Cell cycle analysis
A549 and 801D cells were used in the flow cytometry analysis. Briefly, the cells were washed in cold phosphate-buffered saline twice, and fixed in 70% ethanol at –20°C overnight. Cells were washed twice using phosphate-buffered saline. The cells were then resuspended in phosphate-buffered saline containing 50 mg/mL RNase A for one hour at 37°C and loaded with 65 mg/mL propidium iodide for 30 minutes in the dark at 4°C. The percentages of cells in different phases of the cell cycle were measured using a flow cytometer (FACSCalibur™, Becton Dickinson, Franklin Lakes, NJ, USA) at the Beijing Determination of Traditional Chinese Medicine Research Institute. The experiments were repeated three times. The data are shown as the mean ± standard error of the mean.
Whole-cell lysates were harvested in lysis buffer (10 mM HEPES, 10 mM KCl, 1.5 mM MgCl2, 0.34 M sucrose, 10% glycerol, 1 mM DTT, 0.1% Triton X-100, 1 × protease inhibitor cocktail) and centrifuged at 12,000 rpm for 20 minutes. Insoluble material was then removed and protein concentrations were determined using a bicinchoninic acid kit. For Western blot analysis, cell lysates (10 mg/well) were loaded per well and separated by sodium dodecyl sulfate polyacrylamide gel electrophoresis and transferred to a nitrocellulose membrane that was incubated with an anti-ABCC4 antibody, an anti-RB antibody, or an anti-retinoblastoma tumor suppressor protein (pRB) antibody, and secondary antibodies conjugated with horseradish peroxidase were used subsequently. Blots were detected using enhanced chemiluminescence. All the experiments were repeated three times.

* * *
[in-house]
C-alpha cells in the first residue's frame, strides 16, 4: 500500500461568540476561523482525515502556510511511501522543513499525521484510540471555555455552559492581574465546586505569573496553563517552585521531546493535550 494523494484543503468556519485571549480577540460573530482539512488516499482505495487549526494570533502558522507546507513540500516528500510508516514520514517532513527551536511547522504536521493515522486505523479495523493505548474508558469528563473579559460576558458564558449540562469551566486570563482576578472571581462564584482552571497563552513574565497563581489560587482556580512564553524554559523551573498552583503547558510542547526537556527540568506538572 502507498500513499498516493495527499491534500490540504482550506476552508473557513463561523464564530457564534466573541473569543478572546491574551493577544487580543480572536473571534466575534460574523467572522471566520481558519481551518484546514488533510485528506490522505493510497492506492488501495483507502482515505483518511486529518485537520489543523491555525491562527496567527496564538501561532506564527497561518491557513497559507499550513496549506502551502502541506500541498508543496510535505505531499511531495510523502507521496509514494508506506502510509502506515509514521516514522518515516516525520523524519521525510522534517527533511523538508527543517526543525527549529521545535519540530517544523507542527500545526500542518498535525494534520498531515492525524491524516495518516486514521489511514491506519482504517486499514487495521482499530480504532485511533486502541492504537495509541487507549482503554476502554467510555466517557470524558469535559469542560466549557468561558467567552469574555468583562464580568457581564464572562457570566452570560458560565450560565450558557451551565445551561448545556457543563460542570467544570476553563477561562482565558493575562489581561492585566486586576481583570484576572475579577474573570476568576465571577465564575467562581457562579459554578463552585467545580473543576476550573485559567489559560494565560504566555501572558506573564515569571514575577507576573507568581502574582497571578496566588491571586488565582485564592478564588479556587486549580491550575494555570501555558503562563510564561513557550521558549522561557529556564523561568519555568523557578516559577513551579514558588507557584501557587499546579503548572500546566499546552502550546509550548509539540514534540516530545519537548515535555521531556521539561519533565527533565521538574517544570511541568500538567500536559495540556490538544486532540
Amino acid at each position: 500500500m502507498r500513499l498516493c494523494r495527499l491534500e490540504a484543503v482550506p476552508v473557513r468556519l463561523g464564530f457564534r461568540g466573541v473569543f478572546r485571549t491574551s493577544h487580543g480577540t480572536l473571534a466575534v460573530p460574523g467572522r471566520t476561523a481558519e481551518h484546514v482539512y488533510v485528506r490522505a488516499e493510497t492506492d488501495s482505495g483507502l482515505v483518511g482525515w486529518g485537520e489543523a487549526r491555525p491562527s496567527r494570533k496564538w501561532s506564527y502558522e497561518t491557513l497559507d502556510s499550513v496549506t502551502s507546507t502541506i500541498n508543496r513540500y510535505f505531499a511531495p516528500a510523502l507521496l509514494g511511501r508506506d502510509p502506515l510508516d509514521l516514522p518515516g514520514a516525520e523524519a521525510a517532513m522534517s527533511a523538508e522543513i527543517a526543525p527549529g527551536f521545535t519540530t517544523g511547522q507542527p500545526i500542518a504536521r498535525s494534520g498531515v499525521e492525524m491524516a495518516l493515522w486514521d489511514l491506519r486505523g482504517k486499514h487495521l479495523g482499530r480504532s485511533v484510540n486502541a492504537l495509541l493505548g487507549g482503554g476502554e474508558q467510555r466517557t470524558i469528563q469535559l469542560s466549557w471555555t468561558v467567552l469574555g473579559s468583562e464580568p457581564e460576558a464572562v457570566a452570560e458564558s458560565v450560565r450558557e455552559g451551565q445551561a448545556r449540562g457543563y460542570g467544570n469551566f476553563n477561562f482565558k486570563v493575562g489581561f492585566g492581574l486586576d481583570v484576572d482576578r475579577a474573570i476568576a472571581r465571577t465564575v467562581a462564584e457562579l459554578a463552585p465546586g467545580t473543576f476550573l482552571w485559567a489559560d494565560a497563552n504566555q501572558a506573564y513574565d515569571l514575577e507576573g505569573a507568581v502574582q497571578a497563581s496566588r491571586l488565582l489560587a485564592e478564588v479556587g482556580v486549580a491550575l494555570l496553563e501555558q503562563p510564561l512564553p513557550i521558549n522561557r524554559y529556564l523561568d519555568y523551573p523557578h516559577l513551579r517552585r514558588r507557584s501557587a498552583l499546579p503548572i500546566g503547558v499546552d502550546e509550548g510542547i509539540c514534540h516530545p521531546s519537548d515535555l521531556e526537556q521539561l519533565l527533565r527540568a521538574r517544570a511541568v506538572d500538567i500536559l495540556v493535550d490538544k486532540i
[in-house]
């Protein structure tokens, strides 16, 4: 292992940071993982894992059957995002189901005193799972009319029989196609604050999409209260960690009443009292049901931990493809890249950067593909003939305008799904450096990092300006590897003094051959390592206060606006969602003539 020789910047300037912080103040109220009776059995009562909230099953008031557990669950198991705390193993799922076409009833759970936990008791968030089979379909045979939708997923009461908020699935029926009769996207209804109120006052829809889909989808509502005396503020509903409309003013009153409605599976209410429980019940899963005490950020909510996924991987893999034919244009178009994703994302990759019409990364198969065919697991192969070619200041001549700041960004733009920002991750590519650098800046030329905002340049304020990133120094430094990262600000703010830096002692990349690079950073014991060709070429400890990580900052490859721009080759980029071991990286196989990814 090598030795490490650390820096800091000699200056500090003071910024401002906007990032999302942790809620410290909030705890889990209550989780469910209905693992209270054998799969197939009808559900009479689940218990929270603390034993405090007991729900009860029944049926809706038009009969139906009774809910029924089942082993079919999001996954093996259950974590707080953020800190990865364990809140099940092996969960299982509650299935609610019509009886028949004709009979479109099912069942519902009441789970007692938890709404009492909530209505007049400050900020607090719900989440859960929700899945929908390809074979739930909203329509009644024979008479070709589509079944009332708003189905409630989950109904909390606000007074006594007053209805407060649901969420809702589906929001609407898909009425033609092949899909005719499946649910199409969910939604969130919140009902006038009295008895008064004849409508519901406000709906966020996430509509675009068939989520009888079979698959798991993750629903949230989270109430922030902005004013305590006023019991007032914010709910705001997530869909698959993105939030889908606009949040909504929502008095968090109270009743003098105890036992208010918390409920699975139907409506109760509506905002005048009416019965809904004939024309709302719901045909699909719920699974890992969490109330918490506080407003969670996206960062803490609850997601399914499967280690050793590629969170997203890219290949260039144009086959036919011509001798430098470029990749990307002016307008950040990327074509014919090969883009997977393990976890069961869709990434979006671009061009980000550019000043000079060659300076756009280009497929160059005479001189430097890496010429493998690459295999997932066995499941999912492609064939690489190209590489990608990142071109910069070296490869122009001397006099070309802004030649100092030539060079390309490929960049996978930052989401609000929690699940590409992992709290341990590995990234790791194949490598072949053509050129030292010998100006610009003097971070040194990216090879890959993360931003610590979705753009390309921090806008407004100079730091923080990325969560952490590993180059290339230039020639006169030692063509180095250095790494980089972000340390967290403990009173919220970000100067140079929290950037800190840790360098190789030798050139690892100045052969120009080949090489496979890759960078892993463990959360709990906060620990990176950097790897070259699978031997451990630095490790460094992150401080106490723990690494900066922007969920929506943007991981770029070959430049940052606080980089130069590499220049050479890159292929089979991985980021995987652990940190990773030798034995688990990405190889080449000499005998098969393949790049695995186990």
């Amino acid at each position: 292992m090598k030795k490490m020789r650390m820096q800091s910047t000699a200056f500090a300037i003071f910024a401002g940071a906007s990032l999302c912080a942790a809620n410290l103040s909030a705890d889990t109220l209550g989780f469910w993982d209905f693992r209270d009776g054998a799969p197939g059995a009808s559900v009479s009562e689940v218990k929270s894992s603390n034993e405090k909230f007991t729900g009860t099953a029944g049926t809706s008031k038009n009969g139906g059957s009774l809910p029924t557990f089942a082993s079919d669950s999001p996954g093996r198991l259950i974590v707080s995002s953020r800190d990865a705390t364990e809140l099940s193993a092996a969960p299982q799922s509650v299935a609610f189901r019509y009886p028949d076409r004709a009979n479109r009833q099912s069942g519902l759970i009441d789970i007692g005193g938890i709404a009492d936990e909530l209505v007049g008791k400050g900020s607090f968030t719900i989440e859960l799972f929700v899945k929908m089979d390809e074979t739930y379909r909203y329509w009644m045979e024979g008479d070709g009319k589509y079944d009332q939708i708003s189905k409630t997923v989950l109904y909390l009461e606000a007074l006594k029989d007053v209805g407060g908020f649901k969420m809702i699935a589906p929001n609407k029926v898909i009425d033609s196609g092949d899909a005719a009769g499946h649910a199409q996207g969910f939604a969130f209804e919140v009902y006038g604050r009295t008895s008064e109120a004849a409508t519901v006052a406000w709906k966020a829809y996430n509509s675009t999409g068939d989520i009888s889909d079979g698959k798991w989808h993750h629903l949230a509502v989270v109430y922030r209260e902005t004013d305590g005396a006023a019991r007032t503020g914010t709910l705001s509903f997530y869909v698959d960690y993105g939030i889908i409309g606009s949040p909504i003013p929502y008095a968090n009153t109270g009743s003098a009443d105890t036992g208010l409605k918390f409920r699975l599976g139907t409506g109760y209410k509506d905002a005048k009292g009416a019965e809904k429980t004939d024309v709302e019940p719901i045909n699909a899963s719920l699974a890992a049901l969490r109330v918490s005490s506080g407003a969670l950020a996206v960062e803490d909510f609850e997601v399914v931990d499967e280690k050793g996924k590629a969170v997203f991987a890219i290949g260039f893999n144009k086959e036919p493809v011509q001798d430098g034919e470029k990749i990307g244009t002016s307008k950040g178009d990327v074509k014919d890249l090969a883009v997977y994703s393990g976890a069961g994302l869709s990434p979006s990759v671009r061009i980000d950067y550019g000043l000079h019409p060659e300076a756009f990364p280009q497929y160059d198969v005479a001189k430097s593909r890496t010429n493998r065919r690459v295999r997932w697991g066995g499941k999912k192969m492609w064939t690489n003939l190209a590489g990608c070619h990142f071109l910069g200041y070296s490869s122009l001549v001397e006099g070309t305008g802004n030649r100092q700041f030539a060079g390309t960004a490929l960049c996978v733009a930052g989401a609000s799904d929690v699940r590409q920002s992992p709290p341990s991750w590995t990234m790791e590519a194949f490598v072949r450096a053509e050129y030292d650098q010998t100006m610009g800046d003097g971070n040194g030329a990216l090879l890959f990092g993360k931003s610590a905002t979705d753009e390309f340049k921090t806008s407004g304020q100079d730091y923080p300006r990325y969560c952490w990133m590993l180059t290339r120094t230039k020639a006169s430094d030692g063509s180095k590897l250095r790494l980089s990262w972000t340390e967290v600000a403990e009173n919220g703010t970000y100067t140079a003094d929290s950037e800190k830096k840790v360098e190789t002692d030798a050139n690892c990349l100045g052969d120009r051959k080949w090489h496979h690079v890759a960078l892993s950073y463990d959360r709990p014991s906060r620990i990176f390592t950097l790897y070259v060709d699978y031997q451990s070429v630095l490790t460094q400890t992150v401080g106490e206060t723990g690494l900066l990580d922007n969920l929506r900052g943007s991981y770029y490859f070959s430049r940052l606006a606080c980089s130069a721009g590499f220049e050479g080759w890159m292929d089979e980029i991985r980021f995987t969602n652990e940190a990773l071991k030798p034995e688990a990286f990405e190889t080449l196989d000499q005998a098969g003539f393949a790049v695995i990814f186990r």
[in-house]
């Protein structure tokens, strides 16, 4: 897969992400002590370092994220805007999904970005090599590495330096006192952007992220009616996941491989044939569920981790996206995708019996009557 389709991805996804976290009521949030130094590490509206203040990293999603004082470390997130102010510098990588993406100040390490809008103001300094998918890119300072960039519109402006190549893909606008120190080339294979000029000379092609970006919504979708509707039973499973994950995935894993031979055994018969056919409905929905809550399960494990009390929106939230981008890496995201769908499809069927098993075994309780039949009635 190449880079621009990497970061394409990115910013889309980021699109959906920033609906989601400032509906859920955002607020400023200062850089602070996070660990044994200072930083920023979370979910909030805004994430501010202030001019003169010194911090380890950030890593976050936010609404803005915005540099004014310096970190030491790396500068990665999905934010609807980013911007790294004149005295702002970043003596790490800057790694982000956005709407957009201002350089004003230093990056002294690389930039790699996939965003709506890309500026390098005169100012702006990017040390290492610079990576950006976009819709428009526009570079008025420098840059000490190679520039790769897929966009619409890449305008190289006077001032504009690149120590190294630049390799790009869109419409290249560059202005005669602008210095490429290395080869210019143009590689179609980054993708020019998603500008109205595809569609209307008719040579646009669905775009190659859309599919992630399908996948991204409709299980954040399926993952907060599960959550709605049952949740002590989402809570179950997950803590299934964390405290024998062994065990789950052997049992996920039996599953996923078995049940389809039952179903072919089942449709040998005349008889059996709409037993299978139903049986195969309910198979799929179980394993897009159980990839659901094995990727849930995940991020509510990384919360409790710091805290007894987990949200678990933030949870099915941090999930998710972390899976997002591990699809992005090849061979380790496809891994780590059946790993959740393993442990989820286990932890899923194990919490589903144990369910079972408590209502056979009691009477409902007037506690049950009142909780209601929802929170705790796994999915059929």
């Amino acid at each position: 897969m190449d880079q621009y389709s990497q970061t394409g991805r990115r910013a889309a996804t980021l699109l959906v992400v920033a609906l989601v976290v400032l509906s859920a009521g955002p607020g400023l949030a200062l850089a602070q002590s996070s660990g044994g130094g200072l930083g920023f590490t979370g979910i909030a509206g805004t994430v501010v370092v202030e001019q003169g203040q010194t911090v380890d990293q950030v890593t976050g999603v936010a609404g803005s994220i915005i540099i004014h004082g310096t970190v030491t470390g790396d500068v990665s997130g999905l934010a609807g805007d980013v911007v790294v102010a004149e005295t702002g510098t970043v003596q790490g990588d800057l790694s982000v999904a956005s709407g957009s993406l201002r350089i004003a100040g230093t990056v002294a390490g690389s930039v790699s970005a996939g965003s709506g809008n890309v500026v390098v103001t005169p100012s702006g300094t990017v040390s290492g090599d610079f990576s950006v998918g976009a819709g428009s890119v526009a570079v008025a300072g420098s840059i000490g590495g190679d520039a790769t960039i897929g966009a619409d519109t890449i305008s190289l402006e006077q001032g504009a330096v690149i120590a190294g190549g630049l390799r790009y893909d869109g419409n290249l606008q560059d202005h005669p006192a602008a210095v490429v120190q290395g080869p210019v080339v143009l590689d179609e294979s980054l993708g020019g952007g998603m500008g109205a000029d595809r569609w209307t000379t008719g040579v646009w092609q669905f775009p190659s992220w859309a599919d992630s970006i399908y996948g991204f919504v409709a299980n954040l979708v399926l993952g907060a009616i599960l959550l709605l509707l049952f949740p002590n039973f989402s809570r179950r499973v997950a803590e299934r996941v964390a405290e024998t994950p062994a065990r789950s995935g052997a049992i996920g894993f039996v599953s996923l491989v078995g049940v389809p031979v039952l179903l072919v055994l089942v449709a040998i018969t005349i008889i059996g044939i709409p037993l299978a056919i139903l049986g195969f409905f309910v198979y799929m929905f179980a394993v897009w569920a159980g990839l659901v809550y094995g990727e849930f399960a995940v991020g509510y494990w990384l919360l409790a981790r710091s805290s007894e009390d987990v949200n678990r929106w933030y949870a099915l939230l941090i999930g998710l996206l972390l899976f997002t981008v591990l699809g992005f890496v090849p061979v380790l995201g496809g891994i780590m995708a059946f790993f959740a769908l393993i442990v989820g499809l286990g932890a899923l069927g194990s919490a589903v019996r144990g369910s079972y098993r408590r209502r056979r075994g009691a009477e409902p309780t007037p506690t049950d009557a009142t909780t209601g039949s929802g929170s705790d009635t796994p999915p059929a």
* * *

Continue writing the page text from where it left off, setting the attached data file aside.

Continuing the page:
For real-time PCR and cell cycle analysis, statistical differences were tested with unpaired Student’s t-test, taking P<0.05 as statistically different and P<0.01 as significantly different.
ABCC4 was highly expressed in most lung cancer cell lines
The ABCC4 mRNA expression level was determined by real-time PCR. In most lung cancer cell lines, ABCC4 was highly expressed when compared with MRC-5, a cell line of normal human fetal lung fibroblasts (Figure 1A). The level of ABCC4 protein was detected by Western blot analysis. As shown in Figure 1B, ABCC4 protein was highly expressed in most of the lung cancer cells.
ABCC4 mRNA expression was inhibited in cells infected with ABCC4 shRNA lentivirus
In order to elucidate whether ABCC4 expression has any effect on the growth of lung cancer cells, the RNAi technique was used to suppress ABCC4 mRNA expression. As shown in Figure 1A, of all the cell lines, the ABCC4 mRNA expression level was highest in A549 cells, so this cell line was used in the following study. GFP fluorescence was detected using a fluorescence microscope (Nikon, Tokyo, Japan) 48 hours after infection. Fluorescence images are shown in Figure 2A (left panel); GFP was expressed in most cells infected by pGCSIL-NS shRNA-GFP lentivirus or pGCSIL-abcc4 shRNA-GFP lentivirus. An 801D cell line with lower ABCC4 expression was also used. The GFP fluorescence expressed in 801D cells is shown in Figure 2A (right panel).